Reaching the top of one of the most dangerous hikes in the country was only part of the treat waiting for one hiker at Zion National Park.
Shane Wayment made it to the top of Angels Landing, a grueling and strenuous 5.4-mile hike that has steep drop offs and narrow ridges more than 1,000 feet up.
It's not every day you get to see a critically endangered species up close in the wild. That's exactly what happened for Shane Wayment when he hiked Angel's Landing in @ZionNPS recently and spotted this California condor. This is California condor #1111, born just last spring. pic.twitter.com/g2cFiHGLUF
— Utah DNR (@UtahDNR) January 18, 2022
Sitting at the top of the iconic red rock trail was a huge, critically endangered bird. A California condor was overlooking the national park.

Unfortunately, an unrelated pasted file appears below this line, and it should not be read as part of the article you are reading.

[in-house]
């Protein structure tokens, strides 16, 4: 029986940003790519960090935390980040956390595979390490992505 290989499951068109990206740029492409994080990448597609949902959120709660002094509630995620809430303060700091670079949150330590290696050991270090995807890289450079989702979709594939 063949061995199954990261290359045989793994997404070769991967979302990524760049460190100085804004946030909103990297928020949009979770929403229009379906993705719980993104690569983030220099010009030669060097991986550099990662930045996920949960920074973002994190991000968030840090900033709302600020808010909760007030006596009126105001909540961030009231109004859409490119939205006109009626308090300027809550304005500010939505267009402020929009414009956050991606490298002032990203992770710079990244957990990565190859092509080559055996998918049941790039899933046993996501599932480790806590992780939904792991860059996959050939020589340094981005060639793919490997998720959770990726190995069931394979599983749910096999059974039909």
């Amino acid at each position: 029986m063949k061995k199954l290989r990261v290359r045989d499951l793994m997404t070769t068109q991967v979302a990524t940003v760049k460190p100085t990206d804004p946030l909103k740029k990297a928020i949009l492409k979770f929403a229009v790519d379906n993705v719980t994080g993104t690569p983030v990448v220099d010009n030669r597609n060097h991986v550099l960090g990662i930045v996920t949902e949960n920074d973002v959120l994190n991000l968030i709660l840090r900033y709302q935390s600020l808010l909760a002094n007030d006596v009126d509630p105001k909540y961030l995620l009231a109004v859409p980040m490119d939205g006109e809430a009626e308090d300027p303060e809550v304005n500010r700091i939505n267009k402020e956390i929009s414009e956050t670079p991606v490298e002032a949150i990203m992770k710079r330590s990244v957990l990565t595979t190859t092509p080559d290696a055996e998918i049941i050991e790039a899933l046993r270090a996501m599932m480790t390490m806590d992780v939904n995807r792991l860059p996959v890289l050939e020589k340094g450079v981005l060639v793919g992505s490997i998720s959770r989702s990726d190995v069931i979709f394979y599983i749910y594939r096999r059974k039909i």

“It’s not every day you get to see a critically endangered species up close in the wild,” the Utah Department of Natural Resources said Jan. 18 on Twitter. “That’s exactly what happened.”
The bird was just born last spring, wildlife officials said.
California condors are often spotted perched on Angels Landing, according to the National Park Service. There are about 70 condors in Arizona and Utah.
“Zion rests in the middle of this realm,” the National Park Service said. “Here, among canyons, plateaus, and miles of sky, the bird’s rare presence has never been taken for granted.”
The bird used to fly over most of the country, but its population was depleted to only 22 birds by 1982, park officials said.
The remaining condors were captured in the ’80s and have slowly been released in California, Baja California and northern Arizona since.
“Condors are now breeding successfully in the wild,” the National Park Service said. ”The world population count inches up and down at around 400, approximately half of which are flying free in the wild.”